Dexter Regional High School will not be raising a boys varsity soccer team this fall because attendance levels are low.
Roy Pelotte, the school’s sports administrator and assistant principal, said no more than three players showed up for training in the first week of pre-season training, which led to the decision to cancel the Tigers’ 2021 schedule.
Under Maine Principals’ Association rules, a team is eligible to resume varsity competition the following year if it cancels its schedule in a sport before the start of the regular season. If a team is forced to cancel the remainder of the season after starting regular season games, it would be subject to a two-year ban from college competition.
“We don’t have enough participants, so we’re done with boys’ football for this year,” said Pelotte.
Pelotte added that attendance for the boys’ soccer program at the school has been low in recent years, including last fall when Dexter and other teams across the state played regionalized schedules with no MPA postseason games due to COVID-19.
“I think that would be likely if we [tackle] Football last year we wouldn’t have had football last year, ”he said. “Last year we had three or four soccer players who switched to soccer after we didn’t have tackle football.”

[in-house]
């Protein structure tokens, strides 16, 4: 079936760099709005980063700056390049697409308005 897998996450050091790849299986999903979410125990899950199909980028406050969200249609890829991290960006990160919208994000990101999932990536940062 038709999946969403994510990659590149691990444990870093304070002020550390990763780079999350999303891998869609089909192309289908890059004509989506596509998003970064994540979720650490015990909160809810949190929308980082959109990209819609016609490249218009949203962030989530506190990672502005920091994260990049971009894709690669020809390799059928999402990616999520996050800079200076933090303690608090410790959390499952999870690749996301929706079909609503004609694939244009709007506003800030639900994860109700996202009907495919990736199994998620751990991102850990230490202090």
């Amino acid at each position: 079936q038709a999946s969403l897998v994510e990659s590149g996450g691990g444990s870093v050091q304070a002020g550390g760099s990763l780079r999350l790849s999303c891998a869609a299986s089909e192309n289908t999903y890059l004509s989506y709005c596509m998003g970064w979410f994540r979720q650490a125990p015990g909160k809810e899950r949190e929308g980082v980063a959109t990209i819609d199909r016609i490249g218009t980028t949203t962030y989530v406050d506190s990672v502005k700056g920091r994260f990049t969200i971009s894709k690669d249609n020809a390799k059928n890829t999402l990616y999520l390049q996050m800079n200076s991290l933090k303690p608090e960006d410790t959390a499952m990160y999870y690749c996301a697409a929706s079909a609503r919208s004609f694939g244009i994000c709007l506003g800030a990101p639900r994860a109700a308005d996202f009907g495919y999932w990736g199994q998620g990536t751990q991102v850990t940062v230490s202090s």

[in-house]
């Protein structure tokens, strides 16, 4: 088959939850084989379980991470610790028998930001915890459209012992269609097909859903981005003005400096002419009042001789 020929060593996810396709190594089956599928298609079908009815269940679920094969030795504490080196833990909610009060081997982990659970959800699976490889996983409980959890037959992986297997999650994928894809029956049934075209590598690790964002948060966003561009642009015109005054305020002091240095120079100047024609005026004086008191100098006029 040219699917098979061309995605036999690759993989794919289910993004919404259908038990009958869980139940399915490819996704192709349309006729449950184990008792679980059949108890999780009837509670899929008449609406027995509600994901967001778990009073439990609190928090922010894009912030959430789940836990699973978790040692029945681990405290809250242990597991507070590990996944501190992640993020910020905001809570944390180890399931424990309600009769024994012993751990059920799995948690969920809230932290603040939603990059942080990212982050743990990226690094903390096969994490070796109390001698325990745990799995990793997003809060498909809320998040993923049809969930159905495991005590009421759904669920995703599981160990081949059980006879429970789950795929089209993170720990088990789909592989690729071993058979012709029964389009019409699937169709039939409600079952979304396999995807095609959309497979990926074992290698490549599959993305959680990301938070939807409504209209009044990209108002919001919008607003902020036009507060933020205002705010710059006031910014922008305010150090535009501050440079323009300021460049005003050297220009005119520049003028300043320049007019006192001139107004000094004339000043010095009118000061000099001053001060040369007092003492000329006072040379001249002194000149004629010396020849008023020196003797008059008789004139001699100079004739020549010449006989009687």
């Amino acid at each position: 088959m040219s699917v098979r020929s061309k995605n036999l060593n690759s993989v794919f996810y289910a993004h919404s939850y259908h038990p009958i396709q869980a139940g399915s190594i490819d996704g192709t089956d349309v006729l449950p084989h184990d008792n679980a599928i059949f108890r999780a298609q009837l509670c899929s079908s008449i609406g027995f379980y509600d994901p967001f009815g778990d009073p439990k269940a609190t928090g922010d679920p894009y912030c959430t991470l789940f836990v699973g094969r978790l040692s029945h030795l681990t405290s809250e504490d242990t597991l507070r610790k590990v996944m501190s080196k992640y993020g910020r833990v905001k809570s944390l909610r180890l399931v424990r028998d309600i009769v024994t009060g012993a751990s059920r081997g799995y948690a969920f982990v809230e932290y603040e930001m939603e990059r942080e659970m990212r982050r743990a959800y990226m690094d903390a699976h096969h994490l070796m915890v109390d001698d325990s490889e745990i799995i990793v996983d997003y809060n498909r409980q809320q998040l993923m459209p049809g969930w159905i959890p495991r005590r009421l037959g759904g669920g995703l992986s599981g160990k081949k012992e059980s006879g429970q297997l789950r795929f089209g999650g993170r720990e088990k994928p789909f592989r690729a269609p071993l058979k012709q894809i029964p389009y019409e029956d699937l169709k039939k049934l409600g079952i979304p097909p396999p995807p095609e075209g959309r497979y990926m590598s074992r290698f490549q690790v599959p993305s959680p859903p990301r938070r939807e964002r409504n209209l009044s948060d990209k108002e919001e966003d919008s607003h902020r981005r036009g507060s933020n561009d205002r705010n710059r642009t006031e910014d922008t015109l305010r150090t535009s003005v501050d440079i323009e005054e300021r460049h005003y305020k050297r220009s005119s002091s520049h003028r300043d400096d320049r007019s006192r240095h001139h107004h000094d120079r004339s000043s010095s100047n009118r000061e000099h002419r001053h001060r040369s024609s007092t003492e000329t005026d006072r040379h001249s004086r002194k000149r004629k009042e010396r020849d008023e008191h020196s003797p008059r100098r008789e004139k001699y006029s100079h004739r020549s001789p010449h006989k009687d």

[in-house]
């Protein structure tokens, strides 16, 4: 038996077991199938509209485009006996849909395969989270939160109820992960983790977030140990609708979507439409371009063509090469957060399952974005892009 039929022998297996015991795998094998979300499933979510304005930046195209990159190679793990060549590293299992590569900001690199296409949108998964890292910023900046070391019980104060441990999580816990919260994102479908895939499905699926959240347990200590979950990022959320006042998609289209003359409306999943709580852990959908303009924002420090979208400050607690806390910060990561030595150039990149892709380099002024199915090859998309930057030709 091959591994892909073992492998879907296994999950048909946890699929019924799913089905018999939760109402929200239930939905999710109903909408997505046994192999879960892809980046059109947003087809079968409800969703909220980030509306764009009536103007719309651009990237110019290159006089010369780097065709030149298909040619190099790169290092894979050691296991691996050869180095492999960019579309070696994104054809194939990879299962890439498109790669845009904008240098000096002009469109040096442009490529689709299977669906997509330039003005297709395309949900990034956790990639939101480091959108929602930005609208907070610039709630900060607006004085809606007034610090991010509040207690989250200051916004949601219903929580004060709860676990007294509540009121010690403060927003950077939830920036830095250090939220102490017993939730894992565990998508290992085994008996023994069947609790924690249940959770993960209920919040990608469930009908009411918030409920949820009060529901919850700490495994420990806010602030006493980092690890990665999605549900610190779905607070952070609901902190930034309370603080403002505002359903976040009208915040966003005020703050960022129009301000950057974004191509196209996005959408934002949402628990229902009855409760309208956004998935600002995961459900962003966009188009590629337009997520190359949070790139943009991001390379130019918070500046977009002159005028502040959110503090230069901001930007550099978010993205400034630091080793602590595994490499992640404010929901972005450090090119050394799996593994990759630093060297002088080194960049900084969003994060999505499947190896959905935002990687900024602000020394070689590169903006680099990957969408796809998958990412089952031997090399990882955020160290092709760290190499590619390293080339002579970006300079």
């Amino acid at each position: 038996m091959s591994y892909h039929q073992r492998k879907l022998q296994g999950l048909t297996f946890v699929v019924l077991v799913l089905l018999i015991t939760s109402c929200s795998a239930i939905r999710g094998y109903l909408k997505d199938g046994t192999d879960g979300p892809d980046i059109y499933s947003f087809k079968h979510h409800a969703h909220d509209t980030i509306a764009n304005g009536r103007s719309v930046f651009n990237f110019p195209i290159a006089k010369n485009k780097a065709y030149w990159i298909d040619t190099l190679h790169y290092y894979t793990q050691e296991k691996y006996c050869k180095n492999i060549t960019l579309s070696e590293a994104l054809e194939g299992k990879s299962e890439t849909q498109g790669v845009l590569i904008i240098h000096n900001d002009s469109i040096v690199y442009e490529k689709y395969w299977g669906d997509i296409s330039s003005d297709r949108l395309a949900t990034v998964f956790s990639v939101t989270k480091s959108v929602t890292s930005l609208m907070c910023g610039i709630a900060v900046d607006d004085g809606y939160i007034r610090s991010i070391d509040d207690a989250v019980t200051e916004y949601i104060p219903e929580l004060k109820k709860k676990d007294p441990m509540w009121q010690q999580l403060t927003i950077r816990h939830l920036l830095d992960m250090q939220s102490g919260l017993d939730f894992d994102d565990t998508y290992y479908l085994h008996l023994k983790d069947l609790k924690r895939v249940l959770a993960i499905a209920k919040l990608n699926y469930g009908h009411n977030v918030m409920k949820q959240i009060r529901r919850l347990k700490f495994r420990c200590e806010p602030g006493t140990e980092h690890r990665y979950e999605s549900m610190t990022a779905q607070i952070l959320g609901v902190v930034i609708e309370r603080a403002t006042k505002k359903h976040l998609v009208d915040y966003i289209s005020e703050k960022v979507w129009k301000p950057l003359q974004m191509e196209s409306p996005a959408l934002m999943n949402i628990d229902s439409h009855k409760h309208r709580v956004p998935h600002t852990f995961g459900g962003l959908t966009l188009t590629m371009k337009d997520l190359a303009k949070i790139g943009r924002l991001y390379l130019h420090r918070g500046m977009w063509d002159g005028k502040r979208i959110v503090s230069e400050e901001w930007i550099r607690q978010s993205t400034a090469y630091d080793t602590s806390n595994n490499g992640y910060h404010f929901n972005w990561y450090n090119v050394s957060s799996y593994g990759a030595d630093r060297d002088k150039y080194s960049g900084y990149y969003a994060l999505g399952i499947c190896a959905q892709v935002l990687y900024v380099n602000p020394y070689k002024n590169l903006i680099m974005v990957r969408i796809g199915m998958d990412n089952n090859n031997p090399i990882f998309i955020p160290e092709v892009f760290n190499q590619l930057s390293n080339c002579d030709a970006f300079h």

The Dexter boys struggled for the past decade of college competition on the soccer field, setting a record of 35-103-6 between 2010 and 2019.
The Tigers reached the quarter-finals of Class C North three times during this period, most recently in 2018, when they finished 6-8 in the regular season and then won a preliminary round competition before being ousted in the regional quarter-finals.
Football teams across the state are slated to resume a traditional regular season schedule this year, followed by regional and state championship post-season tournaments.
The regular season for schools in Aroostook County taking a harvest break in September has already begun and is slated to begin elsewhere in the state on September 2.
Dexter players could try participating in another school’s football program as cooperative individuals, but Pelotte said his school hopes to offer these players some non-college options.
“We’re trying to get enough players to have modified JV games with other schools, and I’d love to try and incorporate some sort of at least one day-long indoor program a week,” he said.
Pelotte said the future of football is better in middle school, with around 20 boys currently attending pre-season training at Ridge View Community School in Dexter.